U.S. Biogas Production Lags Behind Europe, Says ABC Director

Biogas from clean-water plants and other sources has potential to become a significant clean and renewable fuel in the nation’s energy portfolio.

U.S. Biogas Production Lags Behind Europe, Says ABC Director
Patrick Serfass

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Biogas-to-energy systems are common at clean-water plants, but not nearly as prevalent as they could be.

That’s the assessment of Patrick Serfass, executive director of the American Biogas Council. Serfass and his organization work to expand the use of biogas from anaerobic digesters at wastewater treatment plants, livestock farms and food waste recycling facilities.

The council’s mission is to create jobs, and foster environmental sustainability and energy independence by growing the biogas industry in the U.S. Serfass notes that the nation has more than 2,200 sites producing biogas in all 50 states.

However, he says, that volume of projects lags far behind Europe, which has more than 10,000 operating digesters, some of which make their communities fossil-fuel free. Serfass talked about biogas, its potential as a mainstream renewable fuel, and obstacles to its broader adoption in an interview with Treatment Plant Operator.

TPO: Taking a broad view, how would you describe the status of biogas energy in the U.S.?

Serfass: While we have more than 2,000 operational biogas systems, there is potential to develop almost 14,000 new systems. Biogas-to-energy is a technology that is commercial and mature. There is always room for research and development, but it is a mature technology that has not been rolled out as much as it could be.

TPO: Where are these existing biogas systems?

Serfass: In addition to the systems at wastewater treatment facilities, there are 259 on farms, 39 stand-alone systems that digest food waste, and 645 systems at landfills. That sounds like a lot, but on farms there is potential for about 10,000, and in food waste there is potential for about 1,000. We have potential for biogas systems to be built all over the country, but a lot of places are only experiencing their first systems because there is no permitting process in place for building new systems. Several speed bumps along the way are slowing down development. The industry could be growing a lot faster than it is today.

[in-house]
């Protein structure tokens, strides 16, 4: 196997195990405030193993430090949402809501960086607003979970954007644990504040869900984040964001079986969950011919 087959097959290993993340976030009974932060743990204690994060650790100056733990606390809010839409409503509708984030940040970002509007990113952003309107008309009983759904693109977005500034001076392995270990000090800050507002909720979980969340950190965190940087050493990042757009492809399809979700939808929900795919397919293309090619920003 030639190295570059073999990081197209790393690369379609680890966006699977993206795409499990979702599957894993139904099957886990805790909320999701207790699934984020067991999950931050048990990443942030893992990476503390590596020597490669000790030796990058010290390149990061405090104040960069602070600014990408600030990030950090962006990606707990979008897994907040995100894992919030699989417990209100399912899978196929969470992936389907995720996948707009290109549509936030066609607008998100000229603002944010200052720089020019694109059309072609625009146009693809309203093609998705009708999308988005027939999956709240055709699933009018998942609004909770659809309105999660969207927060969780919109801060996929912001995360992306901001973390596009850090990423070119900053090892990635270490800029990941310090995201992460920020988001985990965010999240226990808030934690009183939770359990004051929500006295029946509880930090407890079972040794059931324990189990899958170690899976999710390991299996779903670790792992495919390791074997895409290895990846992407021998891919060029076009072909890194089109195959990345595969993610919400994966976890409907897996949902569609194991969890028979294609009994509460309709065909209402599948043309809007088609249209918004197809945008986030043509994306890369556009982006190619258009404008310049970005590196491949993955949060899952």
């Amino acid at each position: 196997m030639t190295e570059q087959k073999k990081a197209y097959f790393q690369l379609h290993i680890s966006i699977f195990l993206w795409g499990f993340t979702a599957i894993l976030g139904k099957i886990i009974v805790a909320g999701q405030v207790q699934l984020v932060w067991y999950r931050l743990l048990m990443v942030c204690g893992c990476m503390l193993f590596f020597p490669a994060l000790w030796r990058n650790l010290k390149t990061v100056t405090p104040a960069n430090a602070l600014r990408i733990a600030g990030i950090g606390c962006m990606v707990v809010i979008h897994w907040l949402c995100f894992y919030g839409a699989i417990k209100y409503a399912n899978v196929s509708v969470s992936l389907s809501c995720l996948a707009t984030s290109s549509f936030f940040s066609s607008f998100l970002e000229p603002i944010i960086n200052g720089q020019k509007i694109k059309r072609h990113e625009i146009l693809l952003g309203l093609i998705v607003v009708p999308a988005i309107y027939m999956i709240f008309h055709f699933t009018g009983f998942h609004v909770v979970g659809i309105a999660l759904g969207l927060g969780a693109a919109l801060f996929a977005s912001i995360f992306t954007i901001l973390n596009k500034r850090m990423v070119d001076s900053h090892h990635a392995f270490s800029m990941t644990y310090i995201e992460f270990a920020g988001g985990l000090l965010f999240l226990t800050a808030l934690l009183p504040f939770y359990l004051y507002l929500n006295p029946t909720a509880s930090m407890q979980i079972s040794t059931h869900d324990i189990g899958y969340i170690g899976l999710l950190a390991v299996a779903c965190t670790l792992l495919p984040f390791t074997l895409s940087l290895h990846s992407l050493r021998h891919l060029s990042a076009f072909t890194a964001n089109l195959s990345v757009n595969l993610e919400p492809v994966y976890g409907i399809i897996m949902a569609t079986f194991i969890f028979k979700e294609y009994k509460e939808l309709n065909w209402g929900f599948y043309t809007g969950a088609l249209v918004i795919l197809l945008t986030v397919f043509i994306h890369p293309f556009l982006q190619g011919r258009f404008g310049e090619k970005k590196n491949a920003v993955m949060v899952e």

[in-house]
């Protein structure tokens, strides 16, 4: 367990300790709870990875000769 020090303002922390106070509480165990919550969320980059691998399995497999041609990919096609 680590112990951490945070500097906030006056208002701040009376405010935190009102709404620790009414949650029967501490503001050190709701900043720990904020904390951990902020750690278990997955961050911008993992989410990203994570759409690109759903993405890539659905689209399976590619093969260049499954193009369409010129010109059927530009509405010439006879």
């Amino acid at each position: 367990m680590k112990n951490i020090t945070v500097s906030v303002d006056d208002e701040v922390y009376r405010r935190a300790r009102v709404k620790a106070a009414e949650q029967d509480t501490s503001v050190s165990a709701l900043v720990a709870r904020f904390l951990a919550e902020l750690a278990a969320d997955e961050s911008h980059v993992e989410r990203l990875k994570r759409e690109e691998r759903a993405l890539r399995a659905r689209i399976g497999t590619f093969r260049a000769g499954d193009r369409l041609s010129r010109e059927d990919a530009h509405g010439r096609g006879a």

TPO: What does the biogas picture look like in the wastewater treatment sector?

Serfass: The wastewater sector has 1,269 anaerobic digesters operational today, but only about 800 to 900 treatment plants are using the biogas they produce. The others tend to be facilities that are just flaring the gas. We estimate that another 3,000 to 4,000 biogas systems could be developed at treatment facilities greater than 2 mgd. There is a great deal of latent energy available in every wastewater treatment facility that could be better used.

TPO: Is there a minimum treatment plant size at which biogas energy becomes feasible?

Serfass: People differ on the minimum size, anywhere from 1 mgd to 5 mgd. We believe in the lower threshold because some treatment facilities are adding food waste to their digesters. When you do that you can have a feasible project even below 1 mgd because food waste produces 10 to 35 times more biogas than sludge does. Sludge is basically food waste from people that has already been digested once. Food waste hasn’t been digested and so contains a lot more energy. You can add about 10 percent food waste to a wastewater treatment biogas system and double the biogas yield. That basically doubles the revenue, or doubles the savings in the case of wastewater facilities, since they use biogas to offset their electricity and heating costs.

TPO: In the wastewater sector, what are the main factors holding back development of more biogas energy?